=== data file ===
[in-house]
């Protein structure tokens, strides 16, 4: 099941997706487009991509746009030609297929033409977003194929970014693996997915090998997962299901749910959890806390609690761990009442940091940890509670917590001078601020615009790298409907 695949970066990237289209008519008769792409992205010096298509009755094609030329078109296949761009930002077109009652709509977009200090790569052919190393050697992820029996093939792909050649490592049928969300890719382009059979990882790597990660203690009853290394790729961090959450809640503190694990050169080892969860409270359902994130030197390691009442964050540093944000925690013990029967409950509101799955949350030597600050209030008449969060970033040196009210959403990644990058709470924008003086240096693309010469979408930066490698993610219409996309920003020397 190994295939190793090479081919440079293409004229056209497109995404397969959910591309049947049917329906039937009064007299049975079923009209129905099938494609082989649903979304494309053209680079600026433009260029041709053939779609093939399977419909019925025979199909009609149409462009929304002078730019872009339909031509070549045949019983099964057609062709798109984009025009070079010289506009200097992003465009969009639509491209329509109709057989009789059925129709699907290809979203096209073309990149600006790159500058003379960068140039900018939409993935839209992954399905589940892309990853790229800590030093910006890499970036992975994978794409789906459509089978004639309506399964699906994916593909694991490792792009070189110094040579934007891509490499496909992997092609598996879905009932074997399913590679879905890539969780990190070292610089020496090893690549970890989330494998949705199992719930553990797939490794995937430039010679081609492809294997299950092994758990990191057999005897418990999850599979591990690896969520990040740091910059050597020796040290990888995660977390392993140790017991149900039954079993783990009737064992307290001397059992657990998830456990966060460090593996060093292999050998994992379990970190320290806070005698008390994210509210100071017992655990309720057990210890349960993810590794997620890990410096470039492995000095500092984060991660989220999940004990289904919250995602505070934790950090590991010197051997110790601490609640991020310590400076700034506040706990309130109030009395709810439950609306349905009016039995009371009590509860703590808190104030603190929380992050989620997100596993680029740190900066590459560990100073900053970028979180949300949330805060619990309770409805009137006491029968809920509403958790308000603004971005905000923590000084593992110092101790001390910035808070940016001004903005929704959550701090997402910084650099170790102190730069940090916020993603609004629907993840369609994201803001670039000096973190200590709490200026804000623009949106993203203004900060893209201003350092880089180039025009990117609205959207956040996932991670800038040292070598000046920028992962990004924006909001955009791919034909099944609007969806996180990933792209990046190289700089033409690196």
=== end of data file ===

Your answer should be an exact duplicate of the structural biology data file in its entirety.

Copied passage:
[in-house]
């Protein structure tokens, strides 16, 4: 099941997706487009991509746009030609297929033409977003194929970014693996997915090998997962299901749910959890806390609690761990009442940091940890509670917590001078601020615009790298409907 695949970066990237289209008519008769792409992205010096298509009755094609030329078109296949761009930002077109009652709509977009200090790569052919190393050697992820029996093939792909050649490592049928969300890719382009059979990882790597990660203690009853290394790729961090959450809640503190694990050169080892969860409270359902994130030197390691009442964050540093944000925690013990029967409950509101799955949350030597600050209030008449969060970033040196009210959403990644990058709470924008003086240096693309010469979408930066490698993610219409996309920003020397 190994295939190793090479081919440079293409004229056209497109995404397969959910591309049947049917329906039937009064007299049975079923009209129905099938494609082989649903979304494309053209680079600026433009260029041709053939779609093939399977419909019925025979199909009609149409462009929304002078730019872009339909031509070549045949019983099964057609062709798109984009025009070079010289506009200097992003465009969009639509491209329509109709057989009789059925129709699907290809979203096209073309990149600006790159500058003379960068140039900018939409993935839209992954399905589940892309990853790229800590030093910006890499970036992975994978794409789906459509089978004639309506399964699906994916593909694991490792792009070189110094040579934007891509490499496909992997092609598996879905009932074997399913590679879905890539969780990190070292610089020496090893690549970890989330494998949705199992719930553990797939490794995937430039010679081609492809294997299950092994758990990191057999005897418990999850599979591990690896969520990040740091910059050597020796040290990888995660977390392993140790017991149900039954079993783990009737064992307290001397059992657990998830456990966060460090593996060093292999050998994992379990970190320290806070005698008390994210509210100071017992655990309720057990210890349960993810590794997620890990410096470039492995000095500092984060991660989220999940004990289904919250995602505070934790950090590991010197051997110790601490609640991020310590400076700034506040706990309130109030009395709810439950609306349905009016039995009371009590509860703590808190104030603190929380992050989620997100596993680029740190900066590459560990100073900053970028979180949300949330805060619990309770409805009137006491029968809920509403958790308000603004971005905000923590000084593992110092101790001390910035808070940016001004903005929704959550701090997402910084650099170790102190730069940090916020993603609004629907993840369609994201803001670039000096973190200590709490200026804000623009949106993203203004900060893209201003350092880089180039025009990117609205959207956040996932991670800038040292070598000046920028992962990004924006909001955009791919034909099944609007969806996180990933792209990046190289700089033409690196």